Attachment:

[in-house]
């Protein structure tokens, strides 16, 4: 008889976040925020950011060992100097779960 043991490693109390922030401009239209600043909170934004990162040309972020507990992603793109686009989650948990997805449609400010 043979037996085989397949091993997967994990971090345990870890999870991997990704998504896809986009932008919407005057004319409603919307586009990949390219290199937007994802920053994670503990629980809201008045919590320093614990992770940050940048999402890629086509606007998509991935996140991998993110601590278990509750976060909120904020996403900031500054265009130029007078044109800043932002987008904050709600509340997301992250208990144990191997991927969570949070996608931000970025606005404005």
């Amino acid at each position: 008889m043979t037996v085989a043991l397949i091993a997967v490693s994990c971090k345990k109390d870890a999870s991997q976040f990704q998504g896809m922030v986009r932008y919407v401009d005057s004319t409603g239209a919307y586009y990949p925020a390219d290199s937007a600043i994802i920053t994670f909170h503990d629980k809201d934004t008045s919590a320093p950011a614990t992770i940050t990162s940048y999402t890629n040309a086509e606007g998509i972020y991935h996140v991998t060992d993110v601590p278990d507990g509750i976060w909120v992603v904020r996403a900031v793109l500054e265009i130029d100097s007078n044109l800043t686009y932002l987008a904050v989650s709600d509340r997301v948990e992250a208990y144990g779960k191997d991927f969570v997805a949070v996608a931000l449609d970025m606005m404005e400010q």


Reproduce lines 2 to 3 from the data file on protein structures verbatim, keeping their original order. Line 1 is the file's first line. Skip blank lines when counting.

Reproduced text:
């Protein structure tokens, strides 16, 4: 008889976040925020950011060992100097779960 043991490693109390922030401009239209600043909170934004990162040309972020507990992603793109686009989650948990997805449609400010 043979037996085989397949091993997967994990971090345990870890999870991997990704998504896809986009932008919407005057004319409603919307586009990949390219290199937007994802920053994670503990629980809201008045919590320093614990992770940050940048999402890629086509606007998509991935996140991998993110601590278990509750976060909120904020996403900031500054265009130029007078044109800043932002987008904050709600509340997301992250208990144990191997991927969570949070996608931000970025606005404005």
């Amino acid at each position: 008889m043979t037996v085989a043991l397949i091993a997967v490693s994990c971090k345990k109390d870890a999870s991997q976040f990704q998504g896809m922030v986009r932008y919407v401009d005057s004319t409603g239209a919307y586009y990949p925020a390219d290199s937007a600043i994802i920053t994670f909170h503990d629980k809201d934004t008045s919590a320093p950011a614990t992770i940050t990162s940048y999402t890629n040309a086509e606007g998509i972020y991935h996140v991998t060992d993110v601590p278990d507990g509750i976060w909120v992603v904020r996403a900031v793109l500054e265009i130029d100097s007078n044109l800043t686009y932002l987008a904050v989650s709600d509340r997301v948990e992250a208990y144990g779960k191997d991927f969570v997805a949070v996608a931000l449609d970025m606005m404005e400010q």